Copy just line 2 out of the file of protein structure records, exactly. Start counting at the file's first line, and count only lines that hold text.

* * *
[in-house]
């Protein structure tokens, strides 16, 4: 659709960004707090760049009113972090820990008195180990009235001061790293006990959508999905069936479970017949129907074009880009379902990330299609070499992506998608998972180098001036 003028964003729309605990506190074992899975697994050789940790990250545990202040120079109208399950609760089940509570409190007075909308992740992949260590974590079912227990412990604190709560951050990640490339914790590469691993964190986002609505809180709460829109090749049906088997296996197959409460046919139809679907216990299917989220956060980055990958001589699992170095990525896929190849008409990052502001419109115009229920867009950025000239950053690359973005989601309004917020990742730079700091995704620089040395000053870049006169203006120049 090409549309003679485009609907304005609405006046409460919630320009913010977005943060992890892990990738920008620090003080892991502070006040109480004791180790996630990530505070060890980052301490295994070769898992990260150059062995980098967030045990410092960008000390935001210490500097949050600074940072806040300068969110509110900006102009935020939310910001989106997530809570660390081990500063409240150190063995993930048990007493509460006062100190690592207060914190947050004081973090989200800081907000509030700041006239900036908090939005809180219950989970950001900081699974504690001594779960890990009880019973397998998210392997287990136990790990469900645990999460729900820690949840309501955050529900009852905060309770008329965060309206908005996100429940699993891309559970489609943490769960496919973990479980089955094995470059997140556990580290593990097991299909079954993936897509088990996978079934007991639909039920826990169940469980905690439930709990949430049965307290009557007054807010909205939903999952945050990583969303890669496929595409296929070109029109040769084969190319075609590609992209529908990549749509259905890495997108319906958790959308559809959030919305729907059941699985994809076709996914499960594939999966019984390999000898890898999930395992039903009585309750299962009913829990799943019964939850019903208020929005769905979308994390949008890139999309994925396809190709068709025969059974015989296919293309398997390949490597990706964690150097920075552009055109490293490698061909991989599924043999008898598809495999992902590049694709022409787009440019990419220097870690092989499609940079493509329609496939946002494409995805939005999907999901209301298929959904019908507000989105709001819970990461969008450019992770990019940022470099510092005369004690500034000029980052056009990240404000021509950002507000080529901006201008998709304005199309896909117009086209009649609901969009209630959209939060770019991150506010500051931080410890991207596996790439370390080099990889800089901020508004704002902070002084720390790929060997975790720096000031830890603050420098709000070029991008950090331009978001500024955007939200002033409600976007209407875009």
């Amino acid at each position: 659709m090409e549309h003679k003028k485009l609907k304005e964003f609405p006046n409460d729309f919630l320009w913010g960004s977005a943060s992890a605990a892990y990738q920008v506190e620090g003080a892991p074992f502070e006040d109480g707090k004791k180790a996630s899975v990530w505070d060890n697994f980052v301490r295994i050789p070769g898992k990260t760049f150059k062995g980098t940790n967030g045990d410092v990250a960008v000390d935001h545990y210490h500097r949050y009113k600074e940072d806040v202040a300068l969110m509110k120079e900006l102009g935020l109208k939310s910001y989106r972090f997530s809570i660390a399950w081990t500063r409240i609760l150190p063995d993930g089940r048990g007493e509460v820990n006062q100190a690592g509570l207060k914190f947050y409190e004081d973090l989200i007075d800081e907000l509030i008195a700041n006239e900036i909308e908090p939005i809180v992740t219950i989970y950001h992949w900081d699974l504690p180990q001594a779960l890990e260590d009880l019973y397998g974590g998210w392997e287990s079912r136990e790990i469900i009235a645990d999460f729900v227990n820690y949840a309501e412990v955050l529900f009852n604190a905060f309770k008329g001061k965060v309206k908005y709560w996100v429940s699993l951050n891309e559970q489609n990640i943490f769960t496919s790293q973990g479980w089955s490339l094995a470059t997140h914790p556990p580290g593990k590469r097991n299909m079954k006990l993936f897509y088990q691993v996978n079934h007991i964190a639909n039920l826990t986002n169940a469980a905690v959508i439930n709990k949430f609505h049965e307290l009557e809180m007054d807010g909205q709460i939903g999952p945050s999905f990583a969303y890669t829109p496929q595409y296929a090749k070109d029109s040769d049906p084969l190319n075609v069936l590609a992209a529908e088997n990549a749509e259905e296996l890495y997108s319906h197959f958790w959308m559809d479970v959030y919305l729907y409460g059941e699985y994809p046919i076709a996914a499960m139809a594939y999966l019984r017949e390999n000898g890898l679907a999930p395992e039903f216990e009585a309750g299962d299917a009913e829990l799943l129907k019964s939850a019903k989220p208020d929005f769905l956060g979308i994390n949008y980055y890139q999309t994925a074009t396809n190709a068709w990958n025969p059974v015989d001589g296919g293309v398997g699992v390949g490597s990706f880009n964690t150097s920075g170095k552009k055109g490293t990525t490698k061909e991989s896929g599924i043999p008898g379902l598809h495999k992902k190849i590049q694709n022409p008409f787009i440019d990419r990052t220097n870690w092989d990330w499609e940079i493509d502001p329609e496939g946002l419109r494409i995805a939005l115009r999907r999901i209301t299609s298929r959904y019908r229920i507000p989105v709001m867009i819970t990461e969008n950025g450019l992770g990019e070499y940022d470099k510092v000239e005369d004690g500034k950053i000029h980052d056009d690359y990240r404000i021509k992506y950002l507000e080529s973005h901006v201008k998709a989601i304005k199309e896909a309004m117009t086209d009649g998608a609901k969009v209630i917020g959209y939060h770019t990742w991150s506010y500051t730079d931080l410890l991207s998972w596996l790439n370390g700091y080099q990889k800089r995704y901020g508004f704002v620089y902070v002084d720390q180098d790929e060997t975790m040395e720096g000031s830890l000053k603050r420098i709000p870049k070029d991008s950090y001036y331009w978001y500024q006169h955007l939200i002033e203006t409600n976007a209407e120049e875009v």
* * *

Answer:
């Protein structure tokens, strides 16, 4: 659709960004707090760049009113972090820990008195180990009235001061790293006990959508999905069936479970017949129907074009880009379902990330299609070499992506998608998972180098001036 003028964003729309605990506190074992899975697994050789940790990250545990202040120079109208399950609760089940509570409190007075909308992740992949260590974590079912227990412990604190709560951050990640490339914790590469691993964190986002609505809180709460829109090749049906088997296996197959409460046919139809679907216990299917989220956060980055990958001589699992170095990525896929190849008409990052502001419109115009229920867009950025000239950053690359973005989601309004917020990742730079700091995704620089040395000053870049006169203006120049 090409549309003679485009609907304005609405006046409460919630320009913010977005943060992890892990990738920008620090003080892991502070006040109480004791180790996630990530505070060890980052301490295994070769898992990260150059062995980098967030045990410092960008000390935001210490500097949050600074940072806040300068969110509110900006102009935020939310910001989106997530809570660390081990500063409240150190063995993930048990007493509460006062100190690592207060914190947050004081973090989200800081907000509030700041006239900036908090939005809180219950989970950001900081699974504690001594779960890990009880019973397998998210392997287990136990790990469900645990999460729900820690949840309501955050529900009852905060309770008329965060309206908005996100429940699993891309559970489609943490769960496919973990479980089955094995470059997140556990580290593990097991299909079954993936897509088990996978079934007991639909039920826990169940469980905690439930709990949430049965307290009557007054807010909205939903999952945050990583969303890669496929595409296929070109029109040769084969190319075609590609992209529908990549749509259905890495997108319906958790959308559809959030919305729907059941699985994809076709996914499960594939999966019984390999000898890898999930395992039903009585309750299962009913829990799943019964939850019903208020929005769905979308994390949008890139999309994925396809190709068709025969059974015989296919293309398997390949490597990706964690150097920075552009055109490293490698061909991989599924043999008898598809495999992902590049694709022409787009440019990419220097870690092989499609940079493509329609496939946002494409995805939005999907999901209301298929959904019908507000989105709001819970990461969008450019992770990019940022470099510092005369004690500034000029980052056009990240404000021509950002507000080529901006201008998709304005199309896909117009086209009649609901969009209630959209939060770019991150506010500051931080410890991207596996790439370390080099990889800089901020508004704002902070002084720390790929060997975790720096000031830890603050420098709000070029991008950090331009978001500024955007939200002033409600976007209407875009």